|Abstract: ||Arbuscular mycorrhizal fungi (AMF) are the obligatory symbionts of most known plant species. In exchange for the photosynthetically assimilated carbon, they provide a host plant with mineral nutrients and stimulate its growth and viability, also under stress conditions. The positive influence of AMF on plants have gained much interest in the field of research on phytoremediation of soils contaminated with hydrocarbons, showing synergetic interactions between AMF, a plant host and hydrocarbon-degrading bacteria.
The aims of this study were to: characterize the biodiversity and development of AMF in roots and soil associated with Ph. australis and P. trivialis growing in the environment contaminated with phenol and polynuclear hydrocarbons (PAHs) and in the uncontaminated environment evaluate the biomass of other groups of soil microorganisms, assess the potential of AMF species isolated from the contaminated site in enhancing the growth of Lolium perenne in the presence of phenol and PAHs.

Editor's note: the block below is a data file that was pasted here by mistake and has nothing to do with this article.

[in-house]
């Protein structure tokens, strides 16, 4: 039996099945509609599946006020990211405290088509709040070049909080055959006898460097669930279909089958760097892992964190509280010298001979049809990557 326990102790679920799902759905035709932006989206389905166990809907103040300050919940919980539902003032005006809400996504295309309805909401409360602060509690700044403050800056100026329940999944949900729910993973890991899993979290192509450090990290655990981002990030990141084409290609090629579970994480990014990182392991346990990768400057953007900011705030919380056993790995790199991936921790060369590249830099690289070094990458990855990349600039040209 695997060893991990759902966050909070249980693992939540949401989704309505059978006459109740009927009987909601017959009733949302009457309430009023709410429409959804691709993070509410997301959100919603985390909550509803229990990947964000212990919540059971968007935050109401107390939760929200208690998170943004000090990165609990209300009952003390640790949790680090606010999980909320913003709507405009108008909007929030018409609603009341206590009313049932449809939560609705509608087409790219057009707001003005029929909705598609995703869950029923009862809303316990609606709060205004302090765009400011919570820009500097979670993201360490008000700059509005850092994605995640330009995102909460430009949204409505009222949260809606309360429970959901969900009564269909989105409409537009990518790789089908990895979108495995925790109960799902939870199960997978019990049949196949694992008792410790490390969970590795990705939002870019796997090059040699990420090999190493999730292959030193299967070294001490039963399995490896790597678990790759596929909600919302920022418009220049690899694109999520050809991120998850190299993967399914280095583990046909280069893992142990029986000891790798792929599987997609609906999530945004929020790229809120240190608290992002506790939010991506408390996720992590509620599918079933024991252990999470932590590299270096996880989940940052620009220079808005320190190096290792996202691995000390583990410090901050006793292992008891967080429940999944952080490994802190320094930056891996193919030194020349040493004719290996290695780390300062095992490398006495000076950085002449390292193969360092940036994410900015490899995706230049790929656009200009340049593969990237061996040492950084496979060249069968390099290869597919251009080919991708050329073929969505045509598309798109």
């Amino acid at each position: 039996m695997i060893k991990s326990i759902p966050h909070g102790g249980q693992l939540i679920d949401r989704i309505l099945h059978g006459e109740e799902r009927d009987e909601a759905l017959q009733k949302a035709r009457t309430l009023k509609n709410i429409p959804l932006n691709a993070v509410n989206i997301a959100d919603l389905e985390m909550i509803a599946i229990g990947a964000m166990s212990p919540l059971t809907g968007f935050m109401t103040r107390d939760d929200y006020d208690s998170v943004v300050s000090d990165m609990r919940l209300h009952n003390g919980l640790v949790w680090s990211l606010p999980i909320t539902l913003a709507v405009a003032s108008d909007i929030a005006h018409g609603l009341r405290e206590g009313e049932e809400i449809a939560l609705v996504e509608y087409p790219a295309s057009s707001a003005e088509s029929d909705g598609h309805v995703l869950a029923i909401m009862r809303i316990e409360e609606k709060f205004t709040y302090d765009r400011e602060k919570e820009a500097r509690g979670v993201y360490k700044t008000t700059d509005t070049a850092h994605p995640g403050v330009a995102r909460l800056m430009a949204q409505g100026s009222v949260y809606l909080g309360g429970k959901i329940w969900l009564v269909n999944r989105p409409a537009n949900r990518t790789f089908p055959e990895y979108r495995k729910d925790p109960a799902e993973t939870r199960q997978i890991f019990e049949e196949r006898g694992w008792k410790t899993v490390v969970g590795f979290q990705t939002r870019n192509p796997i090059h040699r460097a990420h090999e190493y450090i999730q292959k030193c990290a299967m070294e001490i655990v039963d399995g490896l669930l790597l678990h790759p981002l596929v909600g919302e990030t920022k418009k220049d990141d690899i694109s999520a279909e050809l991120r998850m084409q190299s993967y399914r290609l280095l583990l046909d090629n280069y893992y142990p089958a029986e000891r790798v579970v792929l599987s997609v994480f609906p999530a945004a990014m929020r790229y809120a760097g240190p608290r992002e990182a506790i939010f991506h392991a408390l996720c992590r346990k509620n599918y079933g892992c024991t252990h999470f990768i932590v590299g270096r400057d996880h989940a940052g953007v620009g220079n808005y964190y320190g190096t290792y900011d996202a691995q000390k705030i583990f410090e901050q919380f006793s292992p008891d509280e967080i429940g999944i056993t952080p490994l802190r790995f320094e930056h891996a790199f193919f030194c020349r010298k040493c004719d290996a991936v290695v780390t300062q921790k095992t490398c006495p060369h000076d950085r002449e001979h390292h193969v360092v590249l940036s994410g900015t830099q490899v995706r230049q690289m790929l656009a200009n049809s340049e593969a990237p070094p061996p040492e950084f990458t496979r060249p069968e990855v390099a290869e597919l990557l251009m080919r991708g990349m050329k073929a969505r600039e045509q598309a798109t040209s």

AMF development in the studied environments was evaluated on the basis of the mycorrhizal colonization of roots, the number of SSU rDNA gene copies in roots, the length of extramatrical mycelium, the number of AMF spores, the concentrations of glomalin-related soil proteins and marker neutral fatty acid 16:1ω5c in soil. Biomass of the main groups of soil microorganisms was evaluated by the analysis of the content of marker phospholipid fatty acids in soil. The biodiversity of AMF communities was analyzed based on the DGGE (denaturating gradient gel electrophoresis) profiles of SSU rDNA gene and the next generation sequencing of LSU rDNA metagenomic libraries. Isolation of AMF from environmental samples was performed using trap cultures. Isolated AMF strains were affiliated to species based on the sequence of SSU rDNA – ITS – LSU rDNA genes. AMF species isolated from the contaminated environment: Funneliformis caledonium, Claroideoglomus walkeri and Diversispora varaderana, were used as single-species and multi-species inocula in L. perenne cultures contaminated with the mixture of phenol and PAHs. Final concentrations of the contaminants in culture medium were : 0/0, 5/20, 15/60, 30/120 mg phenol/PAHs kg-1. Development of mycorrhiza in the cultures was evaluated by the assessment of mycorrhizal root colonization and the number of AMF spores. Isolated spores were used for the analysis of oxidative stress and the activity of antioxidative enzymes in AMF. The effect of AMF on plant growth was evaluated on the basis of shoot height, root and shoot biomass, the level of oxidative stress and the activity of antioxidative enzymes in plant tissues. Soil contamination with phenol and PAHs had a negative effect on mycorrhizal root colonization, AMF biomass in soil and the biodiversity of AMF communities, especially those associated with Ph. australis. There were no significant differences between the biodiversity and structure of AMF communities in roots and soil. Soil contamination was identified as the main factor affecting the species structure of AMF communities. Host plant species had a significant effect on the structure of AMF communities only in the uncontaminated site. In both studied environments, a strong domination of AMF assigned to the family Paraglomeraceae was revealed. Moreover, AMF communities in the contaminated site were dominated by genera Funneliformis, Rhizophagus and Claroideoglomus, described previously as ruderal and stress tolerant AMF. Beside the family Paraglomeraceae, other AMF which dominated in the communities associated with the uncontaminated site represented the genus Archaeosporaceae and rarely identified AMF from the family Glomeraceae, eg. Dominikia sp., found previously in the environments undominated by ruderal AMF.